• 04-24-2007
esi
can someone give me an idea how i will create a sorting function for the linked list.. m pasting the code for my insert function of the linked list. i just want to know the logic of how i will sort the numbers as the user enters them.
thanks..

Code:

```void insert (struct node**start, int value) {         if ((*start)== NULL)         {                 *start= (struct node*) malloc(sizeof(struct node));                 (*start)-> value = value;                 (*start)->next = NULL;         }else         {                 struct node*temp = *start;                 while ((temp->next)!= NULL)                 {                         temp= temp->next;                 }                 temp->next = (struct node*) malloc(sizeof(struct node));                 temp->value = value;                 temp = temp->next;                 temp->next=NULL;         } }```
• 04-24-2007
laserlight
If you are going to sort the items as you insert them, you just need to search for the correct spot and insert there. If none of the items in the list are less than the new item, insert the new item at the tail.
• 04-24-2007
esi
but suppose i want to insert a value between to nodes... how will i tell my pointer to go 1 step back to insert a new node between those two?
• 04-24-2007
laserlight
Quote:

but suppose i want to insert a value between to nodes... how will i tell my pointer to go 1 step back to insert a new node between those two?
Maintain a pointer to the previous node. It could be done within the node, upon which you will have a doubly linked list, or it could be local to the search and insert function.
• 04-24-2007
brewbuck
Quote:

Originally Posted by esi
but suppose i want to insert a value between to nodes... how will i tell my pointer to go 1 step back to insert a new node between those two?

For a doubly linked list, you use the "prev" pointer to get the previous node. If the list is singly linked, the general pattern is this:

Code:

```node *prev, *curr; prev = NULL; curr = list; if(curr) {     if(!found(curr))     {         prev = curr;         for(curr = prev->next; curr; curr = curr->next)         {             if(found(curr))             {                 break;             }             prev = curr;         }     }     if(curr)     {         /* Found it. At this point, prev points to the previous node, curr to the current node.         * If prev is NULL, the node which was found is at the head of the list, and you may         * have to handle that case specially.         */         /* Do whatever you need to do here */     } } if(!curr) {     /* Never found it. */ }```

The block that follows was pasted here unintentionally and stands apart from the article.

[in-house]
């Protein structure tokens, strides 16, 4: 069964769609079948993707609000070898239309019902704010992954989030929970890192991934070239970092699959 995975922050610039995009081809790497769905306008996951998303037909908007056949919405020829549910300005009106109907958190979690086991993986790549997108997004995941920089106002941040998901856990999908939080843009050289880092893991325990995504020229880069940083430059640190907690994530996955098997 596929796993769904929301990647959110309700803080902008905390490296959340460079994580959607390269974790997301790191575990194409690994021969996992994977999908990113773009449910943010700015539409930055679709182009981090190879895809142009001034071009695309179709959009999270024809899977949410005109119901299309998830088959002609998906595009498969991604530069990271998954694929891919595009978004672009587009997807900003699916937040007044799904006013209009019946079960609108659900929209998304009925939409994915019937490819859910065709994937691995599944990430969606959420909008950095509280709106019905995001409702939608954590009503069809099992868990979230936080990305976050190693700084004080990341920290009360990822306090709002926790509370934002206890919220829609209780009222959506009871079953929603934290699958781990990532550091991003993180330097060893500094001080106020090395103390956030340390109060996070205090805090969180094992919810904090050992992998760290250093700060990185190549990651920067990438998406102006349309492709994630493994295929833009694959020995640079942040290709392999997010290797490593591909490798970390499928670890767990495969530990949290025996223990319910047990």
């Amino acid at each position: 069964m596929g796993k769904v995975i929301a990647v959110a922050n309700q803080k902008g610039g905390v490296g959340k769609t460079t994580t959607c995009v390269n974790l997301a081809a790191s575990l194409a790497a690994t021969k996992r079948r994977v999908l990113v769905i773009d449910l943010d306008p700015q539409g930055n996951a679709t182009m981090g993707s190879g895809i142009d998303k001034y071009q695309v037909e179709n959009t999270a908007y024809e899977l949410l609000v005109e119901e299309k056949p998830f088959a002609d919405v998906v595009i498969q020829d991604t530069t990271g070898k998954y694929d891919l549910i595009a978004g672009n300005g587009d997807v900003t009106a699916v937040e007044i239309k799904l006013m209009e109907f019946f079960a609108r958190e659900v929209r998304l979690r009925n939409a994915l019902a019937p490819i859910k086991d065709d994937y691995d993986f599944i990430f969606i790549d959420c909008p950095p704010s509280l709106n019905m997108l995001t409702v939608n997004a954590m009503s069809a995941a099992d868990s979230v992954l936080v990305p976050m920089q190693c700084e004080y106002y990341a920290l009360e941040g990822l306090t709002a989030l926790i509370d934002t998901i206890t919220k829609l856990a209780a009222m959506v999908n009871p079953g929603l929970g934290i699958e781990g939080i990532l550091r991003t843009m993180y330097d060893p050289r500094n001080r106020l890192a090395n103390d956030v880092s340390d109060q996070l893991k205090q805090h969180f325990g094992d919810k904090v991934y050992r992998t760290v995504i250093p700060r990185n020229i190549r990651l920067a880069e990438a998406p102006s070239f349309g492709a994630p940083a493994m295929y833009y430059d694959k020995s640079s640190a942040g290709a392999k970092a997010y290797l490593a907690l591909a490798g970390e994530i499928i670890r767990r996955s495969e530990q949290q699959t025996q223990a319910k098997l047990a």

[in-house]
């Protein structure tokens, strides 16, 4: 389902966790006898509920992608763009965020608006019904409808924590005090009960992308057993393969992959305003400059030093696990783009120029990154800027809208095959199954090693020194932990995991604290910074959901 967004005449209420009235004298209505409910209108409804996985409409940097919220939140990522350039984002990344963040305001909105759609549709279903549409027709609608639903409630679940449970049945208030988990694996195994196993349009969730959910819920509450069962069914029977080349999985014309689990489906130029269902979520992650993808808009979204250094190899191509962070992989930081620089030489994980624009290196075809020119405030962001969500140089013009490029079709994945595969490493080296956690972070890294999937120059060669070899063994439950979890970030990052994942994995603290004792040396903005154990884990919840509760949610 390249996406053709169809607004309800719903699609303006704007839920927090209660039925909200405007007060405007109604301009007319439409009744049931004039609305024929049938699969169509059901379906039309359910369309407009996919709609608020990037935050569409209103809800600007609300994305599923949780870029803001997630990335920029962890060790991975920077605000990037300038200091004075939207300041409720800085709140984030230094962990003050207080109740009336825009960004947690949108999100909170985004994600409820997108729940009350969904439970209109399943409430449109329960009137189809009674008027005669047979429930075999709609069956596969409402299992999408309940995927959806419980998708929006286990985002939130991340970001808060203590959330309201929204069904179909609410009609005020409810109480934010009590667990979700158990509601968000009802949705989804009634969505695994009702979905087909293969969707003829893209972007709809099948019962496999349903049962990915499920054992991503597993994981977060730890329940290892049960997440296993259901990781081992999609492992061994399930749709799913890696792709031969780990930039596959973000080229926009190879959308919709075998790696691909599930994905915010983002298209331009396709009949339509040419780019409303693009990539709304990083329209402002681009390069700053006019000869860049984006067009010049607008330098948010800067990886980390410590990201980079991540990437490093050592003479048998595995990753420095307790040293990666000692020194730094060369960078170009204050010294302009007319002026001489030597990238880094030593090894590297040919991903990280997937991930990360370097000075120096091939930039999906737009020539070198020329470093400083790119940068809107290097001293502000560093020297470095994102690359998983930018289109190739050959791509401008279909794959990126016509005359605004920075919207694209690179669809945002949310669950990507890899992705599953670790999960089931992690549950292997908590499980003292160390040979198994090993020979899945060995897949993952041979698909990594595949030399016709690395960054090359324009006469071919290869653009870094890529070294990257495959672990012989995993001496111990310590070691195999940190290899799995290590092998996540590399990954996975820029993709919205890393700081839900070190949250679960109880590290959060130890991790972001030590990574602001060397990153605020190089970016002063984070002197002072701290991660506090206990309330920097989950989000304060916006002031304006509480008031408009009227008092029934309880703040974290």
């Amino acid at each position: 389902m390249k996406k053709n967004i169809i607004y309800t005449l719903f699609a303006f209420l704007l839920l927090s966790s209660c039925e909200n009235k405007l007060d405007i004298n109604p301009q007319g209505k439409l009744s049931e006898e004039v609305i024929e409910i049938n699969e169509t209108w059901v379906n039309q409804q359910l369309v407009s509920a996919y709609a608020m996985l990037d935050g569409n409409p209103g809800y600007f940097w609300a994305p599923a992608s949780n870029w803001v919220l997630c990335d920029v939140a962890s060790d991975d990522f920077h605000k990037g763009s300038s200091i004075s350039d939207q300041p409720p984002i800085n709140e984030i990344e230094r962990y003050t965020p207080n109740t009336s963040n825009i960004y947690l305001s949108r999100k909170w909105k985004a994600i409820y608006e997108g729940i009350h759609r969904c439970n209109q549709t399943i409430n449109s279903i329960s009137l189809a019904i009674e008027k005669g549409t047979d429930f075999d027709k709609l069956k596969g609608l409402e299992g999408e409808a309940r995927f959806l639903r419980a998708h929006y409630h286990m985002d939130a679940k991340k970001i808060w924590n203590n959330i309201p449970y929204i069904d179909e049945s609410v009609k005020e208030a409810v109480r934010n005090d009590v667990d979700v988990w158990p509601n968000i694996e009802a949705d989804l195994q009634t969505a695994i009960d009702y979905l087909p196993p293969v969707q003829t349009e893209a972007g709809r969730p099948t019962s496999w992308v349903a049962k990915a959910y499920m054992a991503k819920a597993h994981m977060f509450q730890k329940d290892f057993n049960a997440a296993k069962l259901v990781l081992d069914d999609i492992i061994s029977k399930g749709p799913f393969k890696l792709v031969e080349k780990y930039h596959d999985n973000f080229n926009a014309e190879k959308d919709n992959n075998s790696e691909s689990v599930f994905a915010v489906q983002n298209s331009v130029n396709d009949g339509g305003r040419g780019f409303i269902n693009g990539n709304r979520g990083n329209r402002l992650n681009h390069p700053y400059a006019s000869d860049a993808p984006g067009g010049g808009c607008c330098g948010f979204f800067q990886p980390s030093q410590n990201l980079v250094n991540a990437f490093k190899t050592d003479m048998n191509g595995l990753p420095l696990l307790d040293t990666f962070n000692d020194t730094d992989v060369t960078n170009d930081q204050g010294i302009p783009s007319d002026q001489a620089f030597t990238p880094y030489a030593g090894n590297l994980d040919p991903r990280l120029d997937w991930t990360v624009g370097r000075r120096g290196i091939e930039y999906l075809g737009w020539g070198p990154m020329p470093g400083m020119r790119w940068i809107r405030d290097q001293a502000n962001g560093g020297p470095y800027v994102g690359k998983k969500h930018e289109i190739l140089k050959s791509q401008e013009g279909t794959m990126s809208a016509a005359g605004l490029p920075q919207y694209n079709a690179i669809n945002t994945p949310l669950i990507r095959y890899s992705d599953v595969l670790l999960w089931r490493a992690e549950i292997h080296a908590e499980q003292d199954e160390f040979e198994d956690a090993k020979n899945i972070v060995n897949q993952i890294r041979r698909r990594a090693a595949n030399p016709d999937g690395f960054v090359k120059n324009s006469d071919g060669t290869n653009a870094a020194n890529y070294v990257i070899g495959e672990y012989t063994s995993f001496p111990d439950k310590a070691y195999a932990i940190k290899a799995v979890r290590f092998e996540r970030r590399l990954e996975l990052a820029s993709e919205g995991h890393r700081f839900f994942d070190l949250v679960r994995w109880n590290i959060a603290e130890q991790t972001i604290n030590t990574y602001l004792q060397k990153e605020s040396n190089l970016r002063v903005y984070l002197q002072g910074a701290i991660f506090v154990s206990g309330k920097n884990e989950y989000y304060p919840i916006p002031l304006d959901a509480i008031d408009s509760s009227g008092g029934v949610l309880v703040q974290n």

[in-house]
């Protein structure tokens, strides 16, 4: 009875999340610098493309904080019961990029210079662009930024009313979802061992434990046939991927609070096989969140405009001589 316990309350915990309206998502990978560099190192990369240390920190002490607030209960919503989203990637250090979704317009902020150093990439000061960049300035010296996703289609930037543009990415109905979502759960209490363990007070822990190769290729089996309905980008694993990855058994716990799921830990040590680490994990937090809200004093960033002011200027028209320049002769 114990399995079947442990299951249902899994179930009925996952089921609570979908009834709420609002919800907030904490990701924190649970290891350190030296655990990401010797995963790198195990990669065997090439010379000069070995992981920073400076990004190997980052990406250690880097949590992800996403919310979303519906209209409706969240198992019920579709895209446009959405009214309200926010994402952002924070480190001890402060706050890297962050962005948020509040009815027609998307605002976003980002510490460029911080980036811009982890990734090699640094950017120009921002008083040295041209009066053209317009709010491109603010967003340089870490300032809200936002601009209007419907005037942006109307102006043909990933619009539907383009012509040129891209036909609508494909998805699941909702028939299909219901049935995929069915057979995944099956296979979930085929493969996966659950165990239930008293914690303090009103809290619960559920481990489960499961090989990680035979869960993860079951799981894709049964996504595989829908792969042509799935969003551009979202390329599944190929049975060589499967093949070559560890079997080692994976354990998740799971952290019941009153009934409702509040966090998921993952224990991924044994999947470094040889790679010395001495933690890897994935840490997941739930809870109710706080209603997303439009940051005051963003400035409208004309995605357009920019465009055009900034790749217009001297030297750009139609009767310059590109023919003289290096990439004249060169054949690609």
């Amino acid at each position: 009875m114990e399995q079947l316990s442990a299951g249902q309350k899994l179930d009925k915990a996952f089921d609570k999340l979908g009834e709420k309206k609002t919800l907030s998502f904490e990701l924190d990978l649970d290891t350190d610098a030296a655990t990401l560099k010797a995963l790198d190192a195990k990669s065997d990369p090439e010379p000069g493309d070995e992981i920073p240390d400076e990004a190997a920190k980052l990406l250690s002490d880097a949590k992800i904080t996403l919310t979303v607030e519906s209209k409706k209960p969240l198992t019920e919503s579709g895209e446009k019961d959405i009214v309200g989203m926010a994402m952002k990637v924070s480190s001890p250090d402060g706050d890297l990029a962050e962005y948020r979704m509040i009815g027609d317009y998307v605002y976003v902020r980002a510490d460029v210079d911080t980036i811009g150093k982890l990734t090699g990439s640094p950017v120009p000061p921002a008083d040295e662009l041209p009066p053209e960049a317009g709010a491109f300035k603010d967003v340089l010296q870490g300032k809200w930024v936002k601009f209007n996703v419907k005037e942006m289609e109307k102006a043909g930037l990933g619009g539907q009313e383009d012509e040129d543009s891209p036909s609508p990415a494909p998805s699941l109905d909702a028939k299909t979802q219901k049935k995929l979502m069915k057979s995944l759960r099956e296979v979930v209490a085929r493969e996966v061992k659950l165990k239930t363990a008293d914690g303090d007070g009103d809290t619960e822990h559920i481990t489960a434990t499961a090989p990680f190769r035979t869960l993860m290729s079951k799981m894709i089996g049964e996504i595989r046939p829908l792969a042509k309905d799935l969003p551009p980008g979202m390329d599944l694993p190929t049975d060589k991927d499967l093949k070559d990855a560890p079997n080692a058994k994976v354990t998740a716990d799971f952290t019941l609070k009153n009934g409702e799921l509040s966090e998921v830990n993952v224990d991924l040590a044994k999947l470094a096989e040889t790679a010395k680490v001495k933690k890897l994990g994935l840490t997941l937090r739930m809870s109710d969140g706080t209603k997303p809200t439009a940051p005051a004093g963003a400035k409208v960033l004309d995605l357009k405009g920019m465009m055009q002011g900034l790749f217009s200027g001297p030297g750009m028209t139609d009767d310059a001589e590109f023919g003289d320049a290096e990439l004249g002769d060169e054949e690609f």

In this example, the found() function determines which node to stop at. The if(curr) followed by if(!curr) might seem redundant, but if you try to code it otherwise you will find that you have to duplicate the "never found it" code.
• 04-24-2007
Noir
Code:

```if ( !head || value < head->value ) {   // insert at the front } else {   struct node *temp = head;   while ( temp->next && value > temp->next->value ) {     temp = temp->next;   }   // insert after temp }```
• 04-24-2007
brewbuck
Quote:

Originally Posted by Noir
Code:

```if ( !head || value < head->value ) {   // insert at the front } else {   struct node *temp = head;   while ( temp->next && value > temp->next->value ) {     temp = temp->next;   }   // insert after temp }```

Dangit, you make me look bad by putting your opening braces on the same line ;) Makes my code look longer.
• 04-24-2007
Noir
Shorter code isn't the same as better code. ;)
• 04-24-2007
brewbuck
Quote:

Originally Posted by Noir
Shorter code isn't the same as better code. ;)

True enough.